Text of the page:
Maja Slingerland notices the lack of that political angle in the research on competing claims: competition for access to land and water among farmers, nature managers and businesses. 'In such cases we Wageningers talk about food, energy and nature. But power relations play a role in these negotiations too. Here we pay the price for not having a political science department. There are very few Wageningen scientists who look at food supplies from a political perspective.'
In their development-oriented research and consultancy work, practical-minded Wageningers often run up against exclusion and political barriers. In such situations Van Dorp sometimes knocks at the door of the Dutch embassy. 'You hope then that they will be able to use their diplomatic clout to help solve a political problem. Because it is not always handy to get involved yourself, as a researcher.' This subtle approach is typical of the Wageningers who are aiming to improve food security in the world. Their prime focus is on the food production system.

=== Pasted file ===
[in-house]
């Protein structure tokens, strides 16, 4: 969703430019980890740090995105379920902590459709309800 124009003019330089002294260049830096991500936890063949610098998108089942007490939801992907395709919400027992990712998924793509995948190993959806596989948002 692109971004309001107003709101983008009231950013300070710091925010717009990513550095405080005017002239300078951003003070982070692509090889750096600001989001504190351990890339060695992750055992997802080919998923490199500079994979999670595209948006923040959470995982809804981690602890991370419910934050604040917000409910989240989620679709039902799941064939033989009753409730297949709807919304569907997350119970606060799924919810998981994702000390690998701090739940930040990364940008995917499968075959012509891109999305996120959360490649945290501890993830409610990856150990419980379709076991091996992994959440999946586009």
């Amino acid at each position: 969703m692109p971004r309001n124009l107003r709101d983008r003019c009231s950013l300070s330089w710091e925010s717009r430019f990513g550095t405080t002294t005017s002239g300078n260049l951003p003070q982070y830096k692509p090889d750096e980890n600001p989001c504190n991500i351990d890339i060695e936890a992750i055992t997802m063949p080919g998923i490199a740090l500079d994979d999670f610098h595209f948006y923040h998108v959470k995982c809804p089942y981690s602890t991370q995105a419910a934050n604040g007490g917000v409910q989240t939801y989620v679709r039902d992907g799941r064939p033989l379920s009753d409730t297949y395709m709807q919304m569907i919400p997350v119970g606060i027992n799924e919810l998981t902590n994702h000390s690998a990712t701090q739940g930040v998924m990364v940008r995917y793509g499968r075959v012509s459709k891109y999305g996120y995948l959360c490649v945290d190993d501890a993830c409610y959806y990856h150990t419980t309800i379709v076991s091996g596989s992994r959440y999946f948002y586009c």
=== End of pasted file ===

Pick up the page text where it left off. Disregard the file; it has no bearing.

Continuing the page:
And in spite of the different schools of thought, there is a genuinely 'Wageningen approach' to increasing food security. It lies in a tendency to combine the divergent points of view and disciplines of Wageningen UR. Researchers and consultants, for instance, often work together in multidisciplinary teams. 'We are very pragmatic,' says Maja Slingerland, who collaborates with technical and social scientists coming from several different schools of thought. Social scientist Vellema works with natural scientists all the time, too. Wageningen UR's research and projects aim at concrete results: a better crop, efficient water use, improved soils, a farmers' cooperative or a practice-oriented university. Is the world hungry? Then we must make sure more and better food is produced. With this practical attitude Wageningers can work in any country and political system towards improving food security.